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ASP.NET Request.Headers

Request.Headers provides useful information. With the data in this collection, we can decide how to render a response. And we can generate statistics about the visitors of a website. We instrument this collection here.


Example. First the data we see here is collected from the NameValueCollection on a popular website. This code example shows how to access the collection of HTTP headers in ASP.NET. It uses Page_Load and the NameValueCollection.

Example that displays Headers: C#

using System;
using System.Web.UI;
using System.Collections.Specialized;

public partial class _Default : Page
{
    protected void Page_Load(object sender, EventArgs e)
    {
	NameValueCollection headers = base.Request.Headers;
	for (int i = 0; i < headers.Count; i++)
	{
	    string key = headers.GetKey(i);
	    string value = headers.Get(i);
	    base.Response.Write(key + " = " + value + "<br/>");
	}
    }
}

When you place the above code in a code-behind file and execute it, you will see all the headers in the Request.Headers collection. These are the headers that are analyzed. When run, it displays the page shown above.


Record values. You can add a C# code file to the App_Code folder in your ASP.NET project. This code is a static public class that will record each individual value for each key in the Headers collection.

Tip: You must call it on each Request, either in Global.asax or your Page_Load method.

Class that collects headers: C#

using System.Collections.Generic;
using System.Collections.Specialized;
using System.Text;
using System.Web;

public static class HeaderStatTool
{
    static List<HeaderData> _list = new List<HeaderData>();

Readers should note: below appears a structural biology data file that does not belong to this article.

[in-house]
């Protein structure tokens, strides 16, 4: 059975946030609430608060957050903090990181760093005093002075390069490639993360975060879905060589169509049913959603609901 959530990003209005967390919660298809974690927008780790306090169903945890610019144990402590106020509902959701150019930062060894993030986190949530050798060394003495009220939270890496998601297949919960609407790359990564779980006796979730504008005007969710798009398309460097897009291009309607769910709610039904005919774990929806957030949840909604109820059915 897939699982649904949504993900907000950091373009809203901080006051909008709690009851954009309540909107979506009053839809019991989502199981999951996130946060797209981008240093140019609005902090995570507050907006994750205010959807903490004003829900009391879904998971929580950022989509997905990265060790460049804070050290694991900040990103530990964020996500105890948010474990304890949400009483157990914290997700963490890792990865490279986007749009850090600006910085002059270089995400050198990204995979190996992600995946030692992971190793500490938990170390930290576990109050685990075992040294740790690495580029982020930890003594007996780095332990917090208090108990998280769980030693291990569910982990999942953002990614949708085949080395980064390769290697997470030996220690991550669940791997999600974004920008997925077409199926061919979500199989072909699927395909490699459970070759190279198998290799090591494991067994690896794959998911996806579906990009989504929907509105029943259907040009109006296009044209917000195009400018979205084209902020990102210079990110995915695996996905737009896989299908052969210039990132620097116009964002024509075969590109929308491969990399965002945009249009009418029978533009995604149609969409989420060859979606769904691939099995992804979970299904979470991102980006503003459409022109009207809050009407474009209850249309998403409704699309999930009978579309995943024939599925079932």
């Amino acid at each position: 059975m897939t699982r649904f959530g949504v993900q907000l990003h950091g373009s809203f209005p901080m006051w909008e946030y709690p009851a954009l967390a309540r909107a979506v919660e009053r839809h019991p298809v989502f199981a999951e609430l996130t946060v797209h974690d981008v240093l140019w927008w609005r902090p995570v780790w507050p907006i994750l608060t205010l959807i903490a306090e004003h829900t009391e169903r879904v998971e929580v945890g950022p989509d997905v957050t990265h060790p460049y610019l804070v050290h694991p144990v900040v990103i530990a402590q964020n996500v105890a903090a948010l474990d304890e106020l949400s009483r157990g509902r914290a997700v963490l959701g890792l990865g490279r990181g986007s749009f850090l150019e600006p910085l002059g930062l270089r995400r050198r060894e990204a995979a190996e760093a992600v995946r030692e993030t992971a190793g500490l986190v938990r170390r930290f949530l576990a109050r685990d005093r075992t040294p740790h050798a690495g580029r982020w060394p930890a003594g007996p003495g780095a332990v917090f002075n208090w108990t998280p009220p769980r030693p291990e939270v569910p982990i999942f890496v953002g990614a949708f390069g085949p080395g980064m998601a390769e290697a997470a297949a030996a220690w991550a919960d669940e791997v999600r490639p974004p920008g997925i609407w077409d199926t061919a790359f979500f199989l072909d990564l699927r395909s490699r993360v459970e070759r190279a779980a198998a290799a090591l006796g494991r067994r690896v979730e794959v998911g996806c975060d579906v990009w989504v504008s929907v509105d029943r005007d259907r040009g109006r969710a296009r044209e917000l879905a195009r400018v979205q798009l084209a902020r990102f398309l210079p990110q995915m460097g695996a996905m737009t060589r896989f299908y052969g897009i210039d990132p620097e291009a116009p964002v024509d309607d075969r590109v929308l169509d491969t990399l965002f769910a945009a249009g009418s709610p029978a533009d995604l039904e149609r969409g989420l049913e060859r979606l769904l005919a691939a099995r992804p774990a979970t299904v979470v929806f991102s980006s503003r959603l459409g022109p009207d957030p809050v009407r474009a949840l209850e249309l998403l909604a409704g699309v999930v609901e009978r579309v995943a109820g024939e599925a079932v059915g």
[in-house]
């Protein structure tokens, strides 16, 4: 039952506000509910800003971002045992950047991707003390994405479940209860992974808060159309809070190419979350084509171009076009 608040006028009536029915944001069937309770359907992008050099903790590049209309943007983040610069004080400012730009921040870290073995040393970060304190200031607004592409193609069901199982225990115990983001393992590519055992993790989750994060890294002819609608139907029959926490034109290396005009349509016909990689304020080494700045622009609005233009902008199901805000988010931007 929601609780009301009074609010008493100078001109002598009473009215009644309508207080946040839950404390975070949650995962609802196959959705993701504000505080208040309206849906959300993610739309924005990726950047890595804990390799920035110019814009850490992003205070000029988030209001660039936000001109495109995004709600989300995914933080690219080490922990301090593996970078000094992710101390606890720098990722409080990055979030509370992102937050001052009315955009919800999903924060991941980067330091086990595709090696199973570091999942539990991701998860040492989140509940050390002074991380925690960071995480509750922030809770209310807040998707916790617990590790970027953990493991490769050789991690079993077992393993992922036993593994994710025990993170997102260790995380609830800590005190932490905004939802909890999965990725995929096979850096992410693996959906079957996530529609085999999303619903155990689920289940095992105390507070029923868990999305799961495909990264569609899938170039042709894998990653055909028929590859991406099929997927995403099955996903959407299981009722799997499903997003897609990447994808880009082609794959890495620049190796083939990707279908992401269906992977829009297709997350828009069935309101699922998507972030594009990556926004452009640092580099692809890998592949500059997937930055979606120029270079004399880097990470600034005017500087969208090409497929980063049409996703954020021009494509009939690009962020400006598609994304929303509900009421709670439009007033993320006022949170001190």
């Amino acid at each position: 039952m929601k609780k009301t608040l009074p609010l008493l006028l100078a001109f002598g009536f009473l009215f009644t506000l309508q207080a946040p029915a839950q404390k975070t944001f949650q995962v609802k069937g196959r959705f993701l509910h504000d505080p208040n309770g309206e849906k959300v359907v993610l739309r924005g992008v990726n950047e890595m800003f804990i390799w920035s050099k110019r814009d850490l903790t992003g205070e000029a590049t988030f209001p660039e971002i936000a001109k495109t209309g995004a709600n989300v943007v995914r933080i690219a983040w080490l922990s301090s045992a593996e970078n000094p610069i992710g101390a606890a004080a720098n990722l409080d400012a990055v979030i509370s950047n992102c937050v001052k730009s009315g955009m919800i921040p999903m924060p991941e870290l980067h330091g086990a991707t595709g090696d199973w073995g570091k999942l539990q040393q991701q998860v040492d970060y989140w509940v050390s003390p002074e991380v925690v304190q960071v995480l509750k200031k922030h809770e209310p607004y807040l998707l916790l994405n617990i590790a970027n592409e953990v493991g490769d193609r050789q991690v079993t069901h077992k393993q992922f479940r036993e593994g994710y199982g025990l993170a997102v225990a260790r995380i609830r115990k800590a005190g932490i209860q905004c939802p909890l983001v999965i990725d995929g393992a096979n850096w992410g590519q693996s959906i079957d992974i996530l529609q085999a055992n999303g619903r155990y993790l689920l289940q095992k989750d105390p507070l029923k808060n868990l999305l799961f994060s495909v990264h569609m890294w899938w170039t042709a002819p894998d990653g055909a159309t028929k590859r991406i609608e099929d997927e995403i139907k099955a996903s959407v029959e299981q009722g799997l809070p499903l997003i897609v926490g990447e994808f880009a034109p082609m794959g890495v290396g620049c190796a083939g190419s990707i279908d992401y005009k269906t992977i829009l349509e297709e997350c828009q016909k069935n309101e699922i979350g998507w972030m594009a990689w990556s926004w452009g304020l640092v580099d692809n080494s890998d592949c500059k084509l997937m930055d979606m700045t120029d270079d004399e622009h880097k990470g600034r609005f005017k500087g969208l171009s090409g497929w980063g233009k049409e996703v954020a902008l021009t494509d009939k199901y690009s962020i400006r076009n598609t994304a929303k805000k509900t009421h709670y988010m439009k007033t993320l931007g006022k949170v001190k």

class HeaderData
    {
	public string Key { get; set; }
	public int Index { get; set; }
	public string Value { get; set; }
    };

    public static void Record(HttpRequest q)
    {
	try
	{
	    NameValueCollection headers = q.Headers;
	    if (headers != null)
	    {
		for (int i = 0; i < headers.Count; i++)
		{
		    _list.Add(new HeaderData()
		    {
			Key = headers.GetKey(i),
			Index = i,
			Value = headers.Get(i)
		    });
		}
	    }
	}
	catch
	{
	}
    }
}

The class shown above is a public static class that contains a static List of HeaderData instances. It defines a nested class called HeaderData, which contains three automatic properties.

ListStatic List

Record is a public static method that receives a HttpRequest instance from the System.Web namespace. It does not throw exceptions so won't bring down your program. The Record method enumerates through the Headers collection.

And: It records each individual header from the Request into a new HeaderData instance. It uses the collection initializer syntax.


Diagnostics. The above code will record all the header data from your web application. The next method here I show uses some logic with List and Dictionary to report the important parts of the HTTP headers sent to your application.

Property that displays collected headers: C#

public static string Diagnostics
{
    get
    {
	// 1: Store results in StringBuilder
	StringBuilder builder = new StringBuilder();
	try
	{
	    // 2: Get all names of headers
	    var nameDictionary = new Dictionary<string, bool>();
	    foreach (HeaderData data in _list)
	    {
		if (!nameDictionary.ContainsKey(data.Key))
		{
		    nameDictionary.Add(data.Key, true);
		}
	    }
	    // 3: Loop through names
	    foreach (string name in nameDictionary.Keys)
	    {
		try
		{
		    // 4: Write name and count of the name
		    var nameList = _list.FindAll(item => item.Key == name);